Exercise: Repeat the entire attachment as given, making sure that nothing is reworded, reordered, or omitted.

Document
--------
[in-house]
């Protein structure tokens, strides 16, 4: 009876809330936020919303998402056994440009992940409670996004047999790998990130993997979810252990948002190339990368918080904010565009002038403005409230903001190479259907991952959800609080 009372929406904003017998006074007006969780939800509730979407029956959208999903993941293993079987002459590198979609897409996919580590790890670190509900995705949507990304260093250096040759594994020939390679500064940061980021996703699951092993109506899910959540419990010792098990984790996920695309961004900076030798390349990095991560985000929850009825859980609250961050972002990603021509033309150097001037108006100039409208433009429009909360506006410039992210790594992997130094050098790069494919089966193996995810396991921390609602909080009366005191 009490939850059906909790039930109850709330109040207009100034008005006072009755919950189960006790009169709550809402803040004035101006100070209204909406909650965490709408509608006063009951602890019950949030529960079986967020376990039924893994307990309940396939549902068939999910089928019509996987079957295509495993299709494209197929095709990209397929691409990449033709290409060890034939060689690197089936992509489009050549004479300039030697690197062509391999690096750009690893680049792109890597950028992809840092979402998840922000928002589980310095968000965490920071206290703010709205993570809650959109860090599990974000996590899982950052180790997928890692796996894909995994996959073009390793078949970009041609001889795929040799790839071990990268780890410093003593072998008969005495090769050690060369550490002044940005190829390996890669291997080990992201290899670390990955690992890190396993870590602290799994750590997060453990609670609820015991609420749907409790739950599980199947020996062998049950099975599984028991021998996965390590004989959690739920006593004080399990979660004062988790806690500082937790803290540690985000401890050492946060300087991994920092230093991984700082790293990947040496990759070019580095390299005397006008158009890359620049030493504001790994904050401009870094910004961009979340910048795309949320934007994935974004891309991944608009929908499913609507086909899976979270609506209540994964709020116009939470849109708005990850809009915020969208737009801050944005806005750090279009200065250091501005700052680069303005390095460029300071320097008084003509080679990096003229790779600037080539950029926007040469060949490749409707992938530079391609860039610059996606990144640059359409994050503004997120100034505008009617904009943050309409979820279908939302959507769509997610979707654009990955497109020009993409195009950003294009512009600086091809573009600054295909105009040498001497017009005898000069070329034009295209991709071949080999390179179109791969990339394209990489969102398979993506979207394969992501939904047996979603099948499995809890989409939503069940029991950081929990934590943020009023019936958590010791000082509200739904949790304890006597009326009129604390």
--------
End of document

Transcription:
[in-house]
């Protein structure tokens, strides 16, 4: 009876809330936020919303998402056994440009992940409670996004047999790998990130993997979810252990948002190339990368918080904010565009002038403005409230903001190479259907991952959800609080 009372929406904003017998006074007006969780939800509730979407029956959208999903993941293993079987002459590198979609897409996919580590790890670190509900995705949507990304260093250096040759594994020939390679500064940061980021996703699951092993109506899910959540419990010792098990984790996920695309961004900076030798390349990095991560985000929850009825859980609250961050972002990603021509033309150097001037108006100039409208433009429009909360506006410039992210790594992997130094050098790069494919089966193996995810396991921390609602909080009366005191 009490939850059906909790039930109850709330109040207009100034008005006072009755919950189960006790009169709550809402803040004035101006100070209204909406909650965490709408509608006063009951602890019950949030529960079986967020376990039924893994307990309940396939549902068939999910089928019509996987079957295509495993299709494209197929095709990209397929691409990449033709290409060890034939060689690197089936992509489009050549004479300039030697690197062509391999690096750009690893680049792109890597950028992809840092979402998840922000928002589980310095968000965490920071206290703010709205993570809650959109860090599990974000996590899982950052180790997928890692796996894909995994996959073009390793078949970009041609001889795929040799790839071990990268780890410093003593072998008969005495090769050690060369550490002044940005190829390996890669291997080990992201290899670390990955690992890190396993870590602290799994750590997060453990609670609820015991609420749907409790739950599980199947020996062998049950099975599984028991021998996965390590004989959690739920006593004080399990979660004062988790806690500082937790803290540690985000401890050492946060300087991994920092230093991984700082790293990947040496990759070019580095390299005397006008158009890359620049030493504001790994904050401009870094910004961009979340910048795309949320934007994935974004891309991944608009929908499913609507086909899976979270609506209540994964709020116009939470849109708005990850809009915020969208737009801050944005806005750090279009200065250091501005700052680069303005390095460029300071320097008084003509080679990096003229790779600037080539950029926007040469060949490749409707992938530079391609860039610059996606990144640059359409994050503004997120100034505008009617904009943050309409979820279908939302959507769509997610979707654009990955497109020009993409195009950003294009512009600086091809573009600054295909105009040498001497017009005898000069070329034009295209991709071949080999390179179109791969990339394209990489969102398979993506979207394969992501939904047996979603099948499995809890989409939503069940029991950081929990934590943020009023019936958590010791000082509200739904949790304890006597009326009129604390």